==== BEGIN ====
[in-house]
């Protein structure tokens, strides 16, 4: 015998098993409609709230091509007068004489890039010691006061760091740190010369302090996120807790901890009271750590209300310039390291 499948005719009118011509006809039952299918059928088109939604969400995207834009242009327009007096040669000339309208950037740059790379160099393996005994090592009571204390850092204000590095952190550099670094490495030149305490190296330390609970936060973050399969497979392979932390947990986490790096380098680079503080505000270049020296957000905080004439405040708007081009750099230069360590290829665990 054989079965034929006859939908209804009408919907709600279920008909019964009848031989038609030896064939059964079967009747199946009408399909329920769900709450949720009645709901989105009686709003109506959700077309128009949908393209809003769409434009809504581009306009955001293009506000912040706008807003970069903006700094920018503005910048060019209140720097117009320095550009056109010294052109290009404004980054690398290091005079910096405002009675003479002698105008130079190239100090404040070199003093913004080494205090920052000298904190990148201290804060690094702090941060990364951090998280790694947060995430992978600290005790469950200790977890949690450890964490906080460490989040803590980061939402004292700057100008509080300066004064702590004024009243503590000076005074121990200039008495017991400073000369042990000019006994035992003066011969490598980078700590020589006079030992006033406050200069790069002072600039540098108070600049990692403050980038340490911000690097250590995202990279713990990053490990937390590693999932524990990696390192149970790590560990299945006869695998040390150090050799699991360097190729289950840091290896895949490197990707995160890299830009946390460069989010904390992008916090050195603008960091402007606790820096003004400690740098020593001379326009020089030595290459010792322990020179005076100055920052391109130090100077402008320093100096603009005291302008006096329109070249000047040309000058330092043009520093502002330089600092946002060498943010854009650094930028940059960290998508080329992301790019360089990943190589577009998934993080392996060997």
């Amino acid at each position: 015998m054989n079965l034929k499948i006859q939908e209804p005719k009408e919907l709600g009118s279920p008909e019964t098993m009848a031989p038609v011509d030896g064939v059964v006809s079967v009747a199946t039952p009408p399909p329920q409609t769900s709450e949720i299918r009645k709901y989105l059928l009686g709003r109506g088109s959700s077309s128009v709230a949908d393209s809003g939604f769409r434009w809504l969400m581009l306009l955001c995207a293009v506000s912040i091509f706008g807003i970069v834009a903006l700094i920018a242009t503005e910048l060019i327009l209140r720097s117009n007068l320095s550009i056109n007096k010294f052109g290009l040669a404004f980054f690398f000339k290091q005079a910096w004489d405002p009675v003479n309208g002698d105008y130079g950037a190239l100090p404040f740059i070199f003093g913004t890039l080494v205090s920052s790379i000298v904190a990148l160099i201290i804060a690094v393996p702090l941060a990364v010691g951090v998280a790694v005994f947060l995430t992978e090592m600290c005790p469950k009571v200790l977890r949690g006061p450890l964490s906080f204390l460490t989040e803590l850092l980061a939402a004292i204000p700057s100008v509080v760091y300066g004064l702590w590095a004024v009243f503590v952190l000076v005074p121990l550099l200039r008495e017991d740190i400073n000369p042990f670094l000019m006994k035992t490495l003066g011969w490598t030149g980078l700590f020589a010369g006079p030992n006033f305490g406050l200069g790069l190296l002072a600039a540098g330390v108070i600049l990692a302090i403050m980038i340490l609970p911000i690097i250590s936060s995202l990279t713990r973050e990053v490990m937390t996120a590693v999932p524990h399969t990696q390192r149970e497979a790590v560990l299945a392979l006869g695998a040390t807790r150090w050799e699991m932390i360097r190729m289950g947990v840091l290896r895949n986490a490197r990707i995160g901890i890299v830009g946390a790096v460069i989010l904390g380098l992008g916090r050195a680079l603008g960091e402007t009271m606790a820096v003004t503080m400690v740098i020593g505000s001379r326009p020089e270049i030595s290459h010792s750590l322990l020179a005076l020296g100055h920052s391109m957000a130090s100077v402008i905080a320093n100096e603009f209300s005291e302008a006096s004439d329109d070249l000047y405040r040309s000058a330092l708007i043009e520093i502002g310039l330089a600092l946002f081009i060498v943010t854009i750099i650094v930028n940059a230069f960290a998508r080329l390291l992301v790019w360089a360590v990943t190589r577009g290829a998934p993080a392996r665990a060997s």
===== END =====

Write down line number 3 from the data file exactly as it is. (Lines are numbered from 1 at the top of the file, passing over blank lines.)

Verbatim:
């Amino acid at each position: 015998m054989n079965l034929k499948i006859q939908e209804p005719k009408e919907l709600g009118s279920p008909e019964t098993m009848a031989p038609v011509d030896g064939v059964v006809s079967v009747a199946t039952p009408p399909p329920q409609t769900s709450e949720i299918r009645k709901y989105l059928l009686g709003r109506g088109s959700s077309s128009v709230a949908d393209s809003g939604f769409r434009w809504l969400m581009l306009l955001c995207a293009v506000s912040i091509f706008g807003i970069v834009a903006l700094i920018a242009t503005e910048l060019i327009l209140r720097s117009n007068l320095s550009i056109n007096k010294f052109g290009l040669a404004f980054f690398f000339k290091q005079a910096w004489d405002p009675v003479n309208g002698d105008y130079g950037a190239l100090p404040f740059i070199f003093g913004t890039l080494v205090s920052s790379i000298v904190a990148l160099i201290i804060a690094v393996p702090l941060a990364v010691g951090v998280a790694v005994f947060l995430t992978e090592m600290c005790p469950k009571v200790l977890r949690g006061p450890l964490s906080f204390l460490t989040e803590l850092l980061a939402a004292i204000p700057s100008v509080v760091y300066g004064l702590w590095a004024v009243f503590v952190l000076v005074p121990l550099l200039r008495e017991d740190i400073n000369p042990f670094l000019m006994k035992t490495l003066g011969w490598t030149g980078l700590f020589a010369g006079p030992n006033f305490g406050l200069g790069l190296l002072a600039a540098g330390v108070i600049l990692a302090i403050m980038i340490l609970p911000i690097i250590s936060s995202l990279t713990r973050e990053v490990m937390t996120a590693v999932p524990h399969t990696q390192r149970e497979a790590v560990l299945a392979l006869g695998a040390t807790r150090w050799e699991m932390i360097r190729m289950g947990v840091l290896r895949n986490a490197r990707i995160g901890i890299v830009g946390a790096v460069i989010l904390g380098l992008g916090r050195a680079l603008g960091e402007t009271m606790a820096v003004t503080m400690v740098i020593g505000s001379r326009p020089e270049i030595s290459h010792s750590l322990l020179a005076l020296g100055h920052s391109m957000a130090s100077v402008i905080a320093n100096e603009f209300s005291e302008a006096s004439d329109d070249l000047y405040r040309s000058a330092l708007i043009e520093i502002g310039l330089a600092l946002f081009i060498v943010t854009i750099i650094v930028n940059a230069f960290a998508r080329l390291l992301v790019w360089a360590v990943t190589r577009g290829a998934p993080a392996r665990a060997s």